The Arkansas Game and Fish Commission confirmed Tuesday that a second white-tailed deer in Newton County has tested positive for chronic wasting disease.
Chronic wasting disease is a degenerative condition caused by pathogenic proteins that destroys the central nervous systems of deer and elk. It is not curable or preventable, and it is always fatal.
The second positive CWD test in March came from a deer that was found dead near the Buffalo River north of Mt. Sherman at Camp Orr. Biologists sent tissue samples from the 4½-year-old female deer to the Wisconsin Veterinary Diagnostic Laboratory in Madison. The positive result was confirmed late Monday.
The first deer to test positive for chronic wasting disease was found dead in Ponca earlier this month.
Also, an elk killed near Pruitt in October was confirmed to have the disease on Feb. 23. All three locations are in northern Newton County near the Buffalo River.
Cory Gray, deer program supervisor for the Game and Fish Commission, said the second deer was in the center of the focal area where Game and Fish Commission personnel are attempting to kill 300 deer to determine the prevalence and spatial distribution of the disease. The focal area or testing range is a capsule-shaped area ranging from 5 miles west of Ponca to 5 miles east of Pruitt, and 5 miles deep.
"When the Pruitt elk tested positive, we really started gathering all sick or poor-looking animals within this range," Gray said. "This one was one of those target animals. It was real poor, in bad shape."
Because the deer was found within the focal area, the Game and Fish Commission will not expand the focal area at this time, Gray said.
"It connects the dots," Gray said. "We've got the Pruitt elk on the east and the Ponca deer on the west, and now we've got the Mt. Sherman deer right in the middle. It forms a link between those two 'positives.' "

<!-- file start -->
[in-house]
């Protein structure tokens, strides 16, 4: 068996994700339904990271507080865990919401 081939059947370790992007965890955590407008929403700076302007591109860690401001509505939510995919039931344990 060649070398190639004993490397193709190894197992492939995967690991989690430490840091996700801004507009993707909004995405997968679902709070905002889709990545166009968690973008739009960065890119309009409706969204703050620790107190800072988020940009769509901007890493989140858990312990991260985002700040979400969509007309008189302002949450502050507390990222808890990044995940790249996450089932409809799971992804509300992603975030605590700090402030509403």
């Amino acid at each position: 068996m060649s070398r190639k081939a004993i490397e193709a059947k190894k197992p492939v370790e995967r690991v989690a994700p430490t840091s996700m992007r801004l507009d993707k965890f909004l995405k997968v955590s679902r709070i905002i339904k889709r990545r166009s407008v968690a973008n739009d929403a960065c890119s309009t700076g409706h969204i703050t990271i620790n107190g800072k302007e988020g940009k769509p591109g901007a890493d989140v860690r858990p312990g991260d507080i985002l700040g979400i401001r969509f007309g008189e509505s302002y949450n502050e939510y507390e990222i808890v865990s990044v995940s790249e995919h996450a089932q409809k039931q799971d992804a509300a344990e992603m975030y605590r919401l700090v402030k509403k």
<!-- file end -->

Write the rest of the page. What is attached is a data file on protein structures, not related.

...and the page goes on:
Commission personnel and private landowners in the past seven days have killed 225 deer and six elk for sampling. It is also collecting any dead deer or elk, as well as any that appears sick or is in poor condition.
Commission personnel also found a deer dead in a creek near Erbie last week and is having it sampled, Gray said.
"That one at Erbie bothers me," Gray said, "but again, that is in our capsule. Another dot on the map. Another link in the chain."
Gray said that chronic wasting disease saddens him personally and professionally, as the state's deer manager. He said the state built its herd from the 1950s through the 1990s before shifting to a quality management model in 1998 that emphasized growing older deer. The past five or six years have been devoted to total herd management, he said, but the emergence of chronic wasting disease puts a portion of the state under a containment model.
"We don't want this to get out," Gray said. "The last thing we want is for this disease to be transported to another part of the state. Whatever the prevalence is, we want that to flat line or decrease."
The commission is labeling meat taken from deer killed for sampling and storing it in freezers, Gray said. Meat from animals that are confirmed not to have the disease will be distributed to food pantries or given to landowners participating in the sampling effort.
"We've come through deer season, and now we're hitting those deer again, and that just rubs against my grain," Gray said. "As a manager, I hate to see a deer herd that's got any kind of disease. I've spent my whole career trying to help deer, and now we've got a disease that's hindering that."
Sports on 03/23/2016